In this case, the law of large numbers isn't really a law, it's more like a theory. It might hold true if Apple wasn't pushing out successful new products and opening up new markets on a regular basis. You do have to wonder how the blockbusters can possibly keep coming, but for the time being at least, they have the products to continue the revenue growth at the current blistering pace. It will have to wind down at some point, but it doesn't look like soon.
  • Reply 12 of 66
    MacProMacPro Posts: 19,454member
    Quote:
    Originally Posted by zindako View Post


    I would like to see a stock split, I cant afford $300.00+ per share myself.



    Here is a secret for you ... buy half as many as you'd buy at the split price.
  • Reply 13 of 66
    Quote:
    Originally Posted by digitalclips View Post


    The 'too big to grow much more' concept is really not well thought out.



    That's the beauty of markets. The concept as you describe it is a self-imposed limitation of the human mind. The market is finite, but it remains a very big place with plenty of room for growth.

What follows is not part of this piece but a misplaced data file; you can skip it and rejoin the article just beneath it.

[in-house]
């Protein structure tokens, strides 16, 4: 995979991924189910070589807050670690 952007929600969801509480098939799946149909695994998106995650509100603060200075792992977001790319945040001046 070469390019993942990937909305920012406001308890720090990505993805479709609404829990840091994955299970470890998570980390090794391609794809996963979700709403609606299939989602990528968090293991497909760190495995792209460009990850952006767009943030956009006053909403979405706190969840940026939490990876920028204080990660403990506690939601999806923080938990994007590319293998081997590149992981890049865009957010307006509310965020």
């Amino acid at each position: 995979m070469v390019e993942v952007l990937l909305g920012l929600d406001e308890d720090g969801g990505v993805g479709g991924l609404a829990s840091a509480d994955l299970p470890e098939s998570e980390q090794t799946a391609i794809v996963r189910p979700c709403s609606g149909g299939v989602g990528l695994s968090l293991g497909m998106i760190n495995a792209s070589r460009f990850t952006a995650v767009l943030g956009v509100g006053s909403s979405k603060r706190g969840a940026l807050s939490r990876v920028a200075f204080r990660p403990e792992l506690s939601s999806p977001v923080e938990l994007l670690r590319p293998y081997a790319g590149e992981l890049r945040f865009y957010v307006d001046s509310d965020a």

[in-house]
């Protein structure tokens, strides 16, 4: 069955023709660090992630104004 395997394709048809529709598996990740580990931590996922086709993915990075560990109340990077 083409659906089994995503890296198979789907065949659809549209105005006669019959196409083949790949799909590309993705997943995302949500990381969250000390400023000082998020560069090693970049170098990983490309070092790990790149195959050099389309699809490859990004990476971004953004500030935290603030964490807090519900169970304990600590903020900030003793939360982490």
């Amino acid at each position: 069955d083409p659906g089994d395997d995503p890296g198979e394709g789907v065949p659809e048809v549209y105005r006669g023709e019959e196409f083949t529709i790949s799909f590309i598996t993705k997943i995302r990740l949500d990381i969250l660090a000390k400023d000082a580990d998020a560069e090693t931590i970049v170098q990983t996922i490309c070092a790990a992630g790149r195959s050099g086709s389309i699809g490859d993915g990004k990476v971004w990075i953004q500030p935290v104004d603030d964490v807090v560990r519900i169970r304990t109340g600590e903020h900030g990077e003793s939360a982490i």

Quote:
    Originally Posted by aaarrrgggh View Post


    ... I am kind of wondering what will drive the next 100% growth in earnings... and if the share price will keep pace.



    Quote:
    Originally Posted by Dr Millmoss View Post


    ... You do have to wonder how the blockbusters can possibly keep coming, but for the time being at least, they have the products to continue the revenue growth at the current blistering pace.



    I've been wondering that for over a decade. I thought the iMac would change the world, and it did However, I had no idea the iPod would have an even greater effect, or the iTunes Store, or the App Store for that matter. I doubt many others predicted their success either, in fact, many "analysts" initially derided these concepts as failures.



    The point is who knows what products Apple will introduce in the next few years, but the only certainties are:



    1. We have no idea what they'll be

    2. Analysts will deride them as failures



    Quote:
    Originally Posted by Dr Millmoss View Post